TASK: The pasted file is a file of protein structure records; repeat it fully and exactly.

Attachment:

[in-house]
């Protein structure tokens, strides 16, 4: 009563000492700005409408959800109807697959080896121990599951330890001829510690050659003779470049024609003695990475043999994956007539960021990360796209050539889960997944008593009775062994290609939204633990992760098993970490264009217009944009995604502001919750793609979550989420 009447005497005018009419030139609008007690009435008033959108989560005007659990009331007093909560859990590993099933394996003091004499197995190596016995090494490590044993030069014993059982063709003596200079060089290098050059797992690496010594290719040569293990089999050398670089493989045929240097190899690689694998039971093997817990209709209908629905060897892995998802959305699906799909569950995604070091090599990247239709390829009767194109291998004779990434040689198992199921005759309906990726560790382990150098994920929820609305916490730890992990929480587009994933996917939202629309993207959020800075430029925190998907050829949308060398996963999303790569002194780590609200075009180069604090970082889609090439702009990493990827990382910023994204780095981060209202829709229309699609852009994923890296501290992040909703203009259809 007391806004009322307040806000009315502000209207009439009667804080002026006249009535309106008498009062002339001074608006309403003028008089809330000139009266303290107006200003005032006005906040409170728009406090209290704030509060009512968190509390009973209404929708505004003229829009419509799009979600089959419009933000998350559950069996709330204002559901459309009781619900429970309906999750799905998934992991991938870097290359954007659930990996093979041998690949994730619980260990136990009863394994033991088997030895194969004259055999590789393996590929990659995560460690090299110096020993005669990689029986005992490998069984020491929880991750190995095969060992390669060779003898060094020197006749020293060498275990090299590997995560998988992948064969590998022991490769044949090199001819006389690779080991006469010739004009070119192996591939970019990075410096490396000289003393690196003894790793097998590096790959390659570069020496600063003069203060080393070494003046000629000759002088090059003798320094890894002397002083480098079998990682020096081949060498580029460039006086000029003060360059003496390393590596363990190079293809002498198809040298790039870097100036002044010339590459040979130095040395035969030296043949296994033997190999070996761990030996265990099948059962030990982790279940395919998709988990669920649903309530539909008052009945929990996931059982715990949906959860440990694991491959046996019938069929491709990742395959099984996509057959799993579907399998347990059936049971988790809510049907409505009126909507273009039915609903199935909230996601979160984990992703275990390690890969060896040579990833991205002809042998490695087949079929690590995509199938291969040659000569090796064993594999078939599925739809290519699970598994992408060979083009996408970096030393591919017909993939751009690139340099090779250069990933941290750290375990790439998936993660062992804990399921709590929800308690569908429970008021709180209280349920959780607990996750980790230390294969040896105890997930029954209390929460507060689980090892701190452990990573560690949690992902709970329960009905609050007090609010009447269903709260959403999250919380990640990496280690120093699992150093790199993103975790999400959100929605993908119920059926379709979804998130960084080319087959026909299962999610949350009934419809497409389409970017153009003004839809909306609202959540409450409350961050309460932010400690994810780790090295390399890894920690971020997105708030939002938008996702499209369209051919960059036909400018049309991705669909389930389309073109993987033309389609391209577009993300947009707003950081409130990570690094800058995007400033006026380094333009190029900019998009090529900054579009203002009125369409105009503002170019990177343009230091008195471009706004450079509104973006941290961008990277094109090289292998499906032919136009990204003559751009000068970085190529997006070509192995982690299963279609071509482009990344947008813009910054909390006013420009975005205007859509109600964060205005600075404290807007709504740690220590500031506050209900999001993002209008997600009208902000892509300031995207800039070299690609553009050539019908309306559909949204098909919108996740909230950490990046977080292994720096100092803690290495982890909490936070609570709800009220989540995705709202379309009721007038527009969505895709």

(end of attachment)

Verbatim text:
[in-house]
């Protein structure tokens, strides 16, 4: 009563000492700005409408959800109807697959080896121990599951330890001829510690050659003779470049024609003695990475043999994956007539960021990360796209050539889960997944008593009775062994290609939204633990992760098993970490264009217009944009995604502001919750793609979550989420 009447005497005018009419030139609008007690009435008033959108989560005007659990009331007093909560859990590993099933394996003091004499197995190596016995090494490590044993030069014993059982063709003596200079060089290098050059797992690496010594290719040569293990089999050398670089493989045929240097190899690689694998039971093997817990209709209908629905060897892995998802959305699906799909569950995604070091090599990247239709390829009767194109291998004779990434040689198992199921005759309906990726560790382990150098994920929820609305916490730890992990929480587009994933996917939202629309993207959020800075430029925190998907050829949308060398996963999303790569002194780590609200075009180069604090970082889609090439702009990493990827990382910023994204780095981060209202829709229309699609852009994923890296501290992040909703203009259809 007391806004009322307040806000009315502000209207009439009667804080002026006249009535309106008498009062002339001074608006309403003028008089809330000139009266303290107006200003005032006005906040409170728009406090209290704030509060009512968190509390009973209404929708505004003229829009419509799009979600089959419009933000998350559950069996709330204002559901459309009781619900429970309906999750799905998934992991991938870097290359954007659930990996093979041998690949994730619980260990136990009863394994033991088997030895194969004259055999590789393996590929990659995560460690090299110096020993005669990689029986005992490998069984020491929880991750190995095969060992390669060779003898060094020197006749020293060498275990090299590997995560998988992948064969590998022991490769044949090199001819006389690779080991006469010739004009070119192996591939970019990075410096490396000289003393690196003894790793097998590096790959390659570069020496600063003069203060080393070494003046000629000759002088090059003798320094890894002397002083480098079998990682020096081949060498580029460039006086000029003060360059003496390393590596363990190079293809002498198809040298790039870097100036002044010339590459040979130095040395035969030296043949296994033997190999070996761990030996265990099948059962030990982790279940395919998709988990669920649903309530539909008052009945929990996931059982715990949906959860440990694991491959046996019938069929491709990742395959099984996509057959799993579907399998347990059936049971988790809510049907409505009126909507273009039915609903199935909230996601979160984990992703275990390690890969060896040579990833991205002809042998490695087949079929690590995509199938291969040659000569090796064993594999078939599925739809290519699970598994992408060979083009996408970096030393591919017909993939751009690139340099090779250069990933941290750290375990790439998936993660062992804990399921709590929800308690569908429970008021709180209280349920959780607990996750980790230390294969040896105890997930029954209390929460507060689980090892701190452990990573560690949690992902709970329960009905609050007090609010009447269903709260959403999250919380990640990496280690120093699992150093790199993103975790999400959100929605993908119920059926379709979804998130960084080319087959026909299962999610949350009934419809497409389409970017153009003004839809909306609202959540409450409350961050309460932010400690994810780790090295390399890894920690971020997105708030939002938008996702499209369209051919960059036909400018049309991705669909389930389309073109993987033309389609391209577009993300947009707003950081409130990570690094800058995007400033006026380094333009190029900019998009090529900054579009203002009125369409105009503002170019990177343009230091008195471009706004450079509104973006941290961008990277094109090289292998499906032919136009990204003559751009000068970085190529997006070509192995982690299963279609071509482009990344947008813009910054909390006013420009975005205007859509109600964060205005600075404290807007709504740690220590500031506050209900999001993002209008997600009208902000892509300031995207800039070299690609553009050539019908309306559909949204098909919108996740909230950490990046977080292994720096100092803690290495982890909490936070609570709800009220989540995705709202379309009721007038527009969505895709």